After more than 20 years, old Tom proves his show is certainly worth the Waits
IF YOU want to be in Tom Waits's gang, it's quite easy. Just be among the first few thousand adherents prepared to cough up 100 or thereabouts for a ticket, stipulate the name of your guests (and no changing your mind at the last minute, as sick notes will not be accepted), pack your photo ID and, who knows, maybe even succumb to fingerprinting or DNA profiling as you wait in line.
Only once you pass all these obstacles may you enter the Glitter and Doom auditorium, smug in the knowledge that you are among the lucky few fans in the UK to get to witness the Tom Waits live extravaganza.
Last night's and tonight's shows are the only UK stops on the tour. So the ticket price was steep and the anti-touting measures were stringent. But there were probably many in the audience who would have crawled over hot coals if that were an entry requirement to catch this old junkyard dog's first Scottish appearance in more than 20 years.
Immediately this felt like a special event. In place of the usual glossy tour programme, there was a slim booklet containing quirky insights into the world of Waits, courtesy of his answers to such questions as: "What's wrong with the world?" and "What is the origin of the word bedlam?"
The stage was evocatively lit and dressed with Waits jugband paraphernalia and an installation of loudspeakers. He eventually arrived, 30 minutes late as is his custom, to an ecstatic standing ovation, which he was happy to orchestrate.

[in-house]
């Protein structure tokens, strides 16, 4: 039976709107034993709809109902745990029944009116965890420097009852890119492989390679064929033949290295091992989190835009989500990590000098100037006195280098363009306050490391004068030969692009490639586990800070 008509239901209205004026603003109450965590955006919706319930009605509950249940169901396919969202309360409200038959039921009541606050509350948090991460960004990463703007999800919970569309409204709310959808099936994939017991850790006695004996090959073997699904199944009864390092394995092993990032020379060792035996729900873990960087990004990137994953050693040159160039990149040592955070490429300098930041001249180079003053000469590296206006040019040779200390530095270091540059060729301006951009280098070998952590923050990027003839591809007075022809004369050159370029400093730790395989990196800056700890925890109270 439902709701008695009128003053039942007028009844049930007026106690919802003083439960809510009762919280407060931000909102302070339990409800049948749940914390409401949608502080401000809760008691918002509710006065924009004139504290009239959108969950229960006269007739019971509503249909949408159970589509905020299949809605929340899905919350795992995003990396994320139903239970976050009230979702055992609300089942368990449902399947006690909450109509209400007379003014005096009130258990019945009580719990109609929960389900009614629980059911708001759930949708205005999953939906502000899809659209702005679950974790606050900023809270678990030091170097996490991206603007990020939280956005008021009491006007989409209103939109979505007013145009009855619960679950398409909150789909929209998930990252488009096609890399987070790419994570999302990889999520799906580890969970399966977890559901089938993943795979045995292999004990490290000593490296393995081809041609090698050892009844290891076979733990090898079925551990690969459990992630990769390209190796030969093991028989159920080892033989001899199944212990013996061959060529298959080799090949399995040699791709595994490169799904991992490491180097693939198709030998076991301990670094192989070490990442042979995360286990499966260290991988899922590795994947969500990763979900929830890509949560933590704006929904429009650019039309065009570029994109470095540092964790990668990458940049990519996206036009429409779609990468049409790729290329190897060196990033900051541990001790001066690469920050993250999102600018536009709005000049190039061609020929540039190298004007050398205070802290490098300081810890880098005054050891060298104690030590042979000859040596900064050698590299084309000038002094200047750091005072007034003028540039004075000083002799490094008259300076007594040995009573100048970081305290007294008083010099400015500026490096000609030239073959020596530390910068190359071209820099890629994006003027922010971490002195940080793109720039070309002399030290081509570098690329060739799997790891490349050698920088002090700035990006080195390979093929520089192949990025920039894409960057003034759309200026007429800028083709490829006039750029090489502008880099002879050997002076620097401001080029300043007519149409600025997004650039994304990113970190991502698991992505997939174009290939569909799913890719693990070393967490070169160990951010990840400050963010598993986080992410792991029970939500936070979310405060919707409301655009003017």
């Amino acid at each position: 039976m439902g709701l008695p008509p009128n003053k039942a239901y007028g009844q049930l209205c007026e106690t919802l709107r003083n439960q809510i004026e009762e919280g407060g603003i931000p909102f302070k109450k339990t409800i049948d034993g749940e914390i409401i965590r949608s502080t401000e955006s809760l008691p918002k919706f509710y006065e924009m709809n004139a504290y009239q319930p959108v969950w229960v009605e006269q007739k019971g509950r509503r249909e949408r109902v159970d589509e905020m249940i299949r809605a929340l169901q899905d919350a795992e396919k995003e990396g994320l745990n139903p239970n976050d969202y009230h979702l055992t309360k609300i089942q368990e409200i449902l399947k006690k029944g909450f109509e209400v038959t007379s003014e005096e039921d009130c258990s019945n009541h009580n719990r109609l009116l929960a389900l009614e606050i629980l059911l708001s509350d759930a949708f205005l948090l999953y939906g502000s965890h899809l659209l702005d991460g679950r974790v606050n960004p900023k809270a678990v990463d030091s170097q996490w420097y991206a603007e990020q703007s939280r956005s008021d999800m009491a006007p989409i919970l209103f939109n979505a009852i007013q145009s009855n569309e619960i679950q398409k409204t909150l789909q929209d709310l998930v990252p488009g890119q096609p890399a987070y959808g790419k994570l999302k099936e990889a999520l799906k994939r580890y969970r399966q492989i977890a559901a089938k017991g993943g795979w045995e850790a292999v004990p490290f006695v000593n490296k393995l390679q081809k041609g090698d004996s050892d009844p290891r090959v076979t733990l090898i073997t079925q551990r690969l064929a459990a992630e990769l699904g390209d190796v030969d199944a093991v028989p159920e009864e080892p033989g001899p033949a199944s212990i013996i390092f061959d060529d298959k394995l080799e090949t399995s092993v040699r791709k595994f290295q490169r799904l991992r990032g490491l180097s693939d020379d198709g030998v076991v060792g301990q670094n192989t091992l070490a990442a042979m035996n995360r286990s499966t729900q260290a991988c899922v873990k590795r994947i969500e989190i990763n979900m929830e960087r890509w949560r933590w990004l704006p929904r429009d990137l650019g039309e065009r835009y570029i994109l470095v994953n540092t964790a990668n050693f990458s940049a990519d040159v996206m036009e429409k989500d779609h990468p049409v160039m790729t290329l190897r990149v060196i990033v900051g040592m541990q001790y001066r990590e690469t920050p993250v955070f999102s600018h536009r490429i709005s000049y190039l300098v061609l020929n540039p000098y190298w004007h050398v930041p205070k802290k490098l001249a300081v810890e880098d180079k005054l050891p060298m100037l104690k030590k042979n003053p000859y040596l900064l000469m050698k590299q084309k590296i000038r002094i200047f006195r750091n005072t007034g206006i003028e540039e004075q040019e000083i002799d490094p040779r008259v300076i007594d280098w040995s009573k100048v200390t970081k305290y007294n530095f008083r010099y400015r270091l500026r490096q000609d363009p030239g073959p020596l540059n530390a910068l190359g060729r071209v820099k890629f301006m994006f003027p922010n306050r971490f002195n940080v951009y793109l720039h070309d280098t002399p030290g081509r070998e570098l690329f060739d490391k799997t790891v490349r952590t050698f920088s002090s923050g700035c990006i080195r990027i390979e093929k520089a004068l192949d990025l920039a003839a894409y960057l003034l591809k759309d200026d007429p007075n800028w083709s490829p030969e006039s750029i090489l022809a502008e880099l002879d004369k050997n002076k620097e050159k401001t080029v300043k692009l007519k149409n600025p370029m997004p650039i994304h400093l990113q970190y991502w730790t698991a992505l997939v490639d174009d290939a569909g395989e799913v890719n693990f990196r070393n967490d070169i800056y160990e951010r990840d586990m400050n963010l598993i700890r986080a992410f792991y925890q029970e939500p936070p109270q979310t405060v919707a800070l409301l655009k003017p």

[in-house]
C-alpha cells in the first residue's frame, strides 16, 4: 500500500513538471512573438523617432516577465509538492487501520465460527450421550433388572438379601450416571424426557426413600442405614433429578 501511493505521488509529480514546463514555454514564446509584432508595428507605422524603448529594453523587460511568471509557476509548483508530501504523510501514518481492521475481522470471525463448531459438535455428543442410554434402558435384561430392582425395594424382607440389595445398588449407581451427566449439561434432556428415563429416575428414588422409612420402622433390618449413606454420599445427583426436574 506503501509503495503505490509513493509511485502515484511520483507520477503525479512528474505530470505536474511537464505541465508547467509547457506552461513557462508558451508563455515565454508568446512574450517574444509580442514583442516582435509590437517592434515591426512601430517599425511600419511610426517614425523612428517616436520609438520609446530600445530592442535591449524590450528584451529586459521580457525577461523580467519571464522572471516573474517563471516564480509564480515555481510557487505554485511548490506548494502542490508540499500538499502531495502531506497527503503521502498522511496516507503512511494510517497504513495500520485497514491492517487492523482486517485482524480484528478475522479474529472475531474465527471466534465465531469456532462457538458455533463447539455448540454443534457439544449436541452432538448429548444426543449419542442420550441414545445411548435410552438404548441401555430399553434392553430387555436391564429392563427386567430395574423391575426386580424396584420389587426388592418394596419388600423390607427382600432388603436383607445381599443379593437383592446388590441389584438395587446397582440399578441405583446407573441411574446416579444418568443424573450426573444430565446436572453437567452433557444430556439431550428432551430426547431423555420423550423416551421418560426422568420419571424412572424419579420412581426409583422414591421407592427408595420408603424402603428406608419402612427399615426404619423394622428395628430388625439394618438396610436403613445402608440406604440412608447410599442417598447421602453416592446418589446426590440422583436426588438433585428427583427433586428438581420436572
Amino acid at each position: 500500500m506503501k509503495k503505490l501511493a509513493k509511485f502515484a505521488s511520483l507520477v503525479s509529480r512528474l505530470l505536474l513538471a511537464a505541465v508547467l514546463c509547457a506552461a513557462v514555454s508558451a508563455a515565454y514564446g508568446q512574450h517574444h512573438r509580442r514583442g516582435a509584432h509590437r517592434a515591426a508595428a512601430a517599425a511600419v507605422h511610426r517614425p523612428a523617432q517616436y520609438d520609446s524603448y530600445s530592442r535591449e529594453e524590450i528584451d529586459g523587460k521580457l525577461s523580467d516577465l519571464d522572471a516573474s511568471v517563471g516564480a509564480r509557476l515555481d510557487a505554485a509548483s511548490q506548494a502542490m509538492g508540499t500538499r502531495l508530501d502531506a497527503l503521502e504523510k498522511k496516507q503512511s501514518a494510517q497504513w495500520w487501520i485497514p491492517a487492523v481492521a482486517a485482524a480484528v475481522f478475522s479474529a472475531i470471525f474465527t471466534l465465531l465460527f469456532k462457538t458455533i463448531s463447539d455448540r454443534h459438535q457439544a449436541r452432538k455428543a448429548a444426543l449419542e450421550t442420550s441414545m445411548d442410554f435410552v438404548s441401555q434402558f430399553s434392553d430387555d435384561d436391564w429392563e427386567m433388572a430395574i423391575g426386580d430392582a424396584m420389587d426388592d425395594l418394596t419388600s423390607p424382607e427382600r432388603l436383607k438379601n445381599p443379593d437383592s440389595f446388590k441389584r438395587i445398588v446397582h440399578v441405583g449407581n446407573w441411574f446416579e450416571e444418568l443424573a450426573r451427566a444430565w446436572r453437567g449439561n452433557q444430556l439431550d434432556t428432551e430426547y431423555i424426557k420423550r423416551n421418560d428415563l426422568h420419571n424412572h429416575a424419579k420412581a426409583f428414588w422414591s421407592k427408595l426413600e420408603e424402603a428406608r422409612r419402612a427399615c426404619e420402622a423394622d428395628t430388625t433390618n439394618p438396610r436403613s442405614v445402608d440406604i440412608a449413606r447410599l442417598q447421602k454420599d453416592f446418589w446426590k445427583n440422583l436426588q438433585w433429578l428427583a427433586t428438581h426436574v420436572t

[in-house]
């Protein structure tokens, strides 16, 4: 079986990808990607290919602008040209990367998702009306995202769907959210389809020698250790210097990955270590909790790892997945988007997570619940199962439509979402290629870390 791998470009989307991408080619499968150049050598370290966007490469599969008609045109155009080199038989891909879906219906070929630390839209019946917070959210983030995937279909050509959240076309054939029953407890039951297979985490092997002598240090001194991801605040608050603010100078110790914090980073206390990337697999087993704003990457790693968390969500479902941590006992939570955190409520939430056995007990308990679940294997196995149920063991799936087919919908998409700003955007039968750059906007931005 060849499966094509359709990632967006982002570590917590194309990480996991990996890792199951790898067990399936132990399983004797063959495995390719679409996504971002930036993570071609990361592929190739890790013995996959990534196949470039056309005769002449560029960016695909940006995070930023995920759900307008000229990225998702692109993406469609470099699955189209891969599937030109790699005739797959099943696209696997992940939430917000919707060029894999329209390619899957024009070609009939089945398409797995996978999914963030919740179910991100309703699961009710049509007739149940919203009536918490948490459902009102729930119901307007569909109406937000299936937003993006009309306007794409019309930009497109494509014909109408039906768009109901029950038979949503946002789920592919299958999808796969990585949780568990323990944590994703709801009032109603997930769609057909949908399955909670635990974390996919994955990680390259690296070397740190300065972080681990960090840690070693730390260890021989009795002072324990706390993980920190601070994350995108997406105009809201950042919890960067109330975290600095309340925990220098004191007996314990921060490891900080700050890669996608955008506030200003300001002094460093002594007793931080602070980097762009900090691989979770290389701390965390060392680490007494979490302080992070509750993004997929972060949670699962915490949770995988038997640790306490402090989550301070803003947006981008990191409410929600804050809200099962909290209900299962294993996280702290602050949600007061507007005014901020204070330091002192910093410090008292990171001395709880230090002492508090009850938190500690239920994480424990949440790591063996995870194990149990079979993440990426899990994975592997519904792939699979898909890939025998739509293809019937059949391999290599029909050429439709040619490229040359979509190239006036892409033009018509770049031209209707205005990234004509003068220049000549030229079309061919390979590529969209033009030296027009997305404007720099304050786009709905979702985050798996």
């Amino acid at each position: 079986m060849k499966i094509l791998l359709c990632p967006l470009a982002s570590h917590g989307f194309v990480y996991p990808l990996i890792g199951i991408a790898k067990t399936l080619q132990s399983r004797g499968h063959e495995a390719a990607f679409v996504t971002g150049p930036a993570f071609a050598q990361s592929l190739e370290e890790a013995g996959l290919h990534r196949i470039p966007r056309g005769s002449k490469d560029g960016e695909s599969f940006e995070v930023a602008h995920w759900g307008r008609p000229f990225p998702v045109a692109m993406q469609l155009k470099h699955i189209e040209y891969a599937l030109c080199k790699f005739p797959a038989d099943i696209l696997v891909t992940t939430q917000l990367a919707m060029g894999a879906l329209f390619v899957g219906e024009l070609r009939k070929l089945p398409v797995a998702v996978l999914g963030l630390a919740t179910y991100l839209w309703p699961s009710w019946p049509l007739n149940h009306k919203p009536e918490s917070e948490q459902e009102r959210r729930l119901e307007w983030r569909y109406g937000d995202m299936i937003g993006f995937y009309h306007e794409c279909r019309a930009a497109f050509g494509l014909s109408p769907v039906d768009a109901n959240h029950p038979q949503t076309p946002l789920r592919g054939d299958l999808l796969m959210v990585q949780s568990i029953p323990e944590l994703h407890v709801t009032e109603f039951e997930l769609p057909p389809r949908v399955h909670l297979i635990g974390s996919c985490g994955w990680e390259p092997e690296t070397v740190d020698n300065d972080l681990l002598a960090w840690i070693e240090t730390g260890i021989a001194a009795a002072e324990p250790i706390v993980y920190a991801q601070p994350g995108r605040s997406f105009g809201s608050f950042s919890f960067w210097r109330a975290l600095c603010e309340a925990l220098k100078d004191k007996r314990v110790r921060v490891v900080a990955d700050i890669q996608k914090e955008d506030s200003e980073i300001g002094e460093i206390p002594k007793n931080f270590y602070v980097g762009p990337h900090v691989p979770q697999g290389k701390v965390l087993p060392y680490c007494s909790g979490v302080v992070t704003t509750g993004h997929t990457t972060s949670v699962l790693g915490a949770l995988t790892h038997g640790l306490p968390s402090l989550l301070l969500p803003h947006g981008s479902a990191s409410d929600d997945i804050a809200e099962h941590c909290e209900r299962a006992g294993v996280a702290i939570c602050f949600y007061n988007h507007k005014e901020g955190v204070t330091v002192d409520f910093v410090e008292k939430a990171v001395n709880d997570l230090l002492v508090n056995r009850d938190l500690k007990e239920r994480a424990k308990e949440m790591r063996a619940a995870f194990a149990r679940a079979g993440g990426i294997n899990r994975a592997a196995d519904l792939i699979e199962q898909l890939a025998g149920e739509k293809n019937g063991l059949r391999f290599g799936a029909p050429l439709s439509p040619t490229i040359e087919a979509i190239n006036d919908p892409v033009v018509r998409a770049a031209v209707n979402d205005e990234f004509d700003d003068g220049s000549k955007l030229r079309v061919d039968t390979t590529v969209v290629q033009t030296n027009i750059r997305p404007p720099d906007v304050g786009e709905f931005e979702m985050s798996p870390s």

In his trademark bowler-hatted vagrant chic, he attacked the performance as a piece of theatre, stamping around in the dry ice on his carousel podium. His well-worn but well-loved persona was part silent-movie clown, part street-corner preacher and part barfly raconteur, while his excellent band poured further personality into every note. Whether striking up a lively polka, or some lopsided snake-hipped blues, or injecting pathos into the lurching fairground lament Falling Down, their palette of sound was endlessly fascinating.
His well-documented love of vaudeville shone through on a very endearing comical love song with interpretative dance moves worthy of Pan's People at their most literal.
Next he moved to the piano and made a huge theatre feel like a tiny club with his silly jokes and poetic observations. Waits is hardly a conventional crooner, but he had tenderness and soul to spare. Way Down in the Hole was given a loose-limbed jazzy workout by the band, standing out among the more downbeat material in the latter stages of the gig, before a glitter shower rounded off this fascinating journey with an unexpectedly showbiz flourish.